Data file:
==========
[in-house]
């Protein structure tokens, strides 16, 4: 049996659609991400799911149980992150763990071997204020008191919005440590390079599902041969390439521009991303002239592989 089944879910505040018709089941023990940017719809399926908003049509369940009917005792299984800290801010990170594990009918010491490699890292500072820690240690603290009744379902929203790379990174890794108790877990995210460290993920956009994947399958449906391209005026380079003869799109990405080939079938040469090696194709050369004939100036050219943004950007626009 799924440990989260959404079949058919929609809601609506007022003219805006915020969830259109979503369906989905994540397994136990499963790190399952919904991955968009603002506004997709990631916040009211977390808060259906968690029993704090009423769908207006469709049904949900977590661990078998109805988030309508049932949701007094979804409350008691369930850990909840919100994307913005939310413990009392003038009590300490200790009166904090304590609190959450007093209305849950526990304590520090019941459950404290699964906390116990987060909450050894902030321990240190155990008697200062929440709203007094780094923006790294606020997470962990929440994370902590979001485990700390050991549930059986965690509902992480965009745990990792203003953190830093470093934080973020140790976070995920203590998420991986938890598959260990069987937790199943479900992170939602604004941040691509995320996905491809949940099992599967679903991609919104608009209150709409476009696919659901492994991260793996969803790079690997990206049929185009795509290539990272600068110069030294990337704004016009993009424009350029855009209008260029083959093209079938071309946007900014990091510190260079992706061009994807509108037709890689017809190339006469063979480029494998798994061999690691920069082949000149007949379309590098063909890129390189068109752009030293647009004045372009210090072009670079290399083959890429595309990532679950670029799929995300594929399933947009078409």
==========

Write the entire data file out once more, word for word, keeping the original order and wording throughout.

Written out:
[in-house]
């Protein structure tokens, strides 16, 4: 049996659609991400799911149980992150763990071997204020008191919005440590390079599902041969390439521009991303002239592989 089944879910505040018709089941023990940017719809399926908003049509369940009917005792299984800290801010990170594990009918010491490699890292500072820690240690603290009744379902929203790379990174890794108790877990995210460290993920956009994947399958449906391209005026380079003869799109990405080939079938040469090696194709050369004939100036050219943004950007626009 799924440990989260959404079949058919929609809601609506007022003219805006915020969830259109979503369906989905994540397994136990499963790190399952919904991955968009603002506004997709990631916040009211977390808060259906968690029993704090009423769908207006469709049904949900977590661990078998109805988030309508049932949701007094979804409350008691369930850990909840919100994307913005939310413990009392003038009590300490200790009166904090304590609190959450007093209305849950526990304590520090019941459950404290699964906390116990987060909450050894902030321990240190155990008697200062929440709203007094780094923006790294606020997470962990929440994370902590979001485990700390050991549930059986965690509902992480965009745990990792203003953190830093470093934080973020140790976070995920203590998420991986938890598959260990069987937790199943479900992170939602604004941040691509995320996905491809949940099992599967679903991609919104608009209150709409476009696919659901492994991260793996969803790079690997990206049929185009795509290539990272600068110069030294990337704004016009993009424009350029855009209008260029083959093209079938071309946007900014990091510190260079992706061009994807509108037709890689017809190339006469063979480029494998798994061999690691920069082949000149007949379309590098063909890129390189068109752009030293647009004045372009210090072009670079290399083959890429595309990532679950670029799929995300594929399933947009078409």